Our peace shields aren't technological, but spiritual, and they are in place right now at no cost," explains Winchester. "The Meditation Club's goal is to fuse together enough individual peace shields to protect humanity by their unified force."

But their more immediate objective is boosting the consciousness of Pentagon personnel into recognizing that peace is an individual process. Walter Benish, a, seasoned member of the club, says their meditation has a psychic resonating effect on the people at the Pentagon. "It sets up the proper atmosphere so that it comes into the minds of others, particularly those working at this building."

The Pentagon, built in 1943, serves as the brain of the U.S. military services. It has hundreds of offices housing thousands of military and civilian personnel. Inside this brain, in the convolutions of its corridors, are about 75 Pentagon employees that sit for the weekly meditation and other activities. The Meditation Club is like the pineal gland of this brain. In an environment where the prevailing mindset is war preparedness, the Club offers an experiential spiritual conscience. One woman who got involved in the Club a year ago offers this perspective: "This is a very personal thing. I have felt really in the guts of me out of alignment with the priorities, the mission, what goes on here for a long time. So participating in the Pentagon Meditation club and the peace shield is a way I think to satisfy that struggle and feel more in alignment. I can be a minority voice for such and such values in this other larger circle of people that are pursuing defense and war and aggressive ways of thinking."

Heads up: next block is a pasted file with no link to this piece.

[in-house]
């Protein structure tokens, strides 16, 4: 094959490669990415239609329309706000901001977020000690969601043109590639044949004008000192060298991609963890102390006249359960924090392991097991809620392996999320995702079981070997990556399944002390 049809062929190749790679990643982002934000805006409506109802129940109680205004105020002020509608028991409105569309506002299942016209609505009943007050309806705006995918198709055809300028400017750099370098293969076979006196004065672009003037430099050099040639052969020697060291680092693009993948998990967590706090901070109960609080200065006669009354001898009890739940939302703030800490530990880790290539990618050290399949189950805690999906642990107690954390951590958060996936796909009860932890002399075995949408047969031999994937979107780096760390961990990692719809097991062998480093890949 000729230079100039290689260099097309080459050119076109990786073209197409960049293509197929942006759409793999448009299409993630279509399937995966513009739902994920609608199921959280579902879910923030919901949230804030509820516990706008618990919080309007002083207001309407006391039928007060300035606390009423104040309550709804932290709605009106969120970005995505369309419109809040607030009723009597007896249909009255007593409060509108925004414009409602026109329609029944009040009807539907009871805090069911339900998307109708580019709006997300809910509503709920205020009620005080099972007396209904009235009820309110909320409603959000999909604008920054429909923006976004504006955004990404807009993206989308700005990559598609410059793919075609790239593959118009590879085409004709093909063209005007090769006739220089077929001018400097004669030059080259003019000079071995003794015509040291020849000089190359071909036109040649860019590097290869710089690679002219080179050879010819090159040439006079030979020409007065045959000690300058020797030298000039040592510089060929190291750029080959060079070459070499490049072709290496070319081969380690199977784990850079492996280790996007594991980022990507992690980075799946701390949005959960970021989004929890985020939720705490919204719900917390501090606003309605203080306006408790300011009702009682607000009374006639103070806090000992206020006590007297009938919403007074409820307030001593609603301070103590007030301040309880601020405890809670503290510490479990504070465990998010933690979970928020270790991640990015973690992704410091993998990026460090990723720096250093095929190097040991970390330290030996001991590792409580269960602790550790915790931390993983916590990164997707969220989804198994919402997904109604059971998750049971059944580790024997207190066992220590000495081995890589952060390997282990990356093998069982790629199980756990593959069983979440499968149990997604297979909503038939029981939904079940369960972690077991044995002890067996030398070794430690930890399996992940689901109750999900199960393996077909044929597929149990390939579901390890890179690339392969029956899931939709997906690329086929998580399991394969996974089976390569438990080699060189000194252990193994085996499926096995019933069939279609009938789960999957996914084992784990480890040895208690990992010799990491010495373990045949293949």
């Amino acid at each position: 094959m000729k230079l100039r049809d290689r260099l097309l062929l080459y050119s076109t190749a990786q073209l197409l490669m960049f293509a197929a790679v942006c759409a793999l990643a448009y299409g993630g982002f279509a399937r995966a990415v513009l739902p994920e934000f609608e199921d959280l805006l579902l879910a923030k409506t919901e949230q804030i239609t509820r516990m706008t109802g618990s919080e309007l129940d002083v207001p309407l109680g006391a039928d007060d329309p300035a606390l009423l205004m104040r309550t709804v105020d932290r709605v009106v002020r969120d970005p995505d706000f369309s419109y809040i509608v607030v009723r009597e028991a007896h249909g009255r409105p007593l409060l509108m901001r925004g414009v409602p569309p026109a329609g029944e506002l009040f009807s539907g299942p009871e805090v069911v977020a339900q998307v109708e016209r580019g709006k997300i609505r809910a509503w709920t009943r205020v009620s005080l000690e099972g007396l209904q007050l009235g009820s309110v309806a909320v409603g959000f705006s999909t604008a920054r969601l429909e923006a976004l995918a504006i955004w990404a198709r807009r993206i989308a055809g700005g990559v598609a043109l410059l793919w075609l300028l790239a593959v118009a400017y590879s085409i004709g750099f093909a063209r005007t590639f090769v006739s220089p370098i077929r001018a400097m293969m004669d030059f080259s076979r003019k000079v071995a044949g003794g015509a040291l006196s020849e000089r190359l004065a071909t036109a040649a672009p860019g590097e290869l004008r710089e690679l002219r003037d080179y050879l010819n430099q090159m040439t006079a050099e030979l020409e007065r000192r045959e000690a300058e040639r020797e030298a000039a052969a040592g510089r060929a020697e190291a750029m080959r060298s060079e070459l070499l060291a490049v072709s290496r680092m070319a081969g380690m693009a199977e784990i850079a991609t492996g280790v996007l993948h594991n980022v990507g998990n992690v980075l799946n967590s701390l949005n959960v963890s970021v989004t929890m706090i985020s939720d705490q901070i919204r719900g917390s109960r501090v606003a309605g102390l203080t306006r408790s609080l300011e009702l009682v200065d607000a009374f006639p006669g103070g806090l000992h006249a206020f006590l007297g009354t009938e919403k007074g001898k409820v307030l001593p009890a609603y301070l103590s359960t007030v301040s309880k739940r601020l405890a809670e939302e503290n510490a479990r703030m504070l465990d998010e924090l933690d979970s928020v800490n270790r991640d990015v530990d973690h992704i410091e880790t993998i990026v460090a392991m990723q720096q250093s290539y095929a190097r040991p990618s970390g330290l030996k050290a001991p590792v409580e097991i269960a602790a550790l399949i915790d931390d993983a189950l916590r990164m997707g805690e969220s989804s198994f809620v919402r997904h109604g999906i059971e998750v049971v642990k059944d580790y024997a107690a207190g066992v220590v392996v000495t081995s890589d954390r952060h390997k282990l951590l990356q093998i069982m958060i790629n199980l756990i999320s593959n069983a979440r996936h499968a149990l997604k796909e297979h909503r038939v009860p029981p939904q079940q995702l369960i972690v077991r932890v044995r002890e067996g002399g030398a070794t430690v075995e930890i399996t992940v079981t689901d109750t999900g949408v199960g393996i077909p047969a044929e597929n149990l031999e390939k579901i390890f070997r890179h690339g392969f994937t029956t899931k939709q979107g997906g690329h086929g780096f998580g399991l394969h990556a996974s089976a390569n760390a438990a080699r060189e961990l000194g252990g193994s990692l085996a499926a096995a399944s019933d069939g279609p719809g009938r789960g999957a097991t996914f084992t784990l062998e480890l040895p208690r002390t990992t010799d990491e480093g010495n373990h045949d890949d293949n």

The conflict of conscience at the Pentagon is real, though it lies under a guarded surface. When first started, the meditation group was thought a bit spaced, and it even sustained a direct hit by the Christian fundamentalist presence at the Pentagon. They wanted the club nuked. Winchester, a Roman Catholic by birth with extensive Transcendental Meditation training, sat down with the fundamentalists and convinced them of meditation's benefits. Winchester is quite good at this. Earlier this year he was part of a Soviet-American task force on "Changing perspectives in global security" and presented the peace shield meditation to four soviet dignitaries. He told them, "Millions of people the world over may be unconsciously generating coherent force files when they enter deep prayer and meditation." The Soviets were very enthused. Winchester was also able to set up a meditation program with the Defense Intelligence Agency.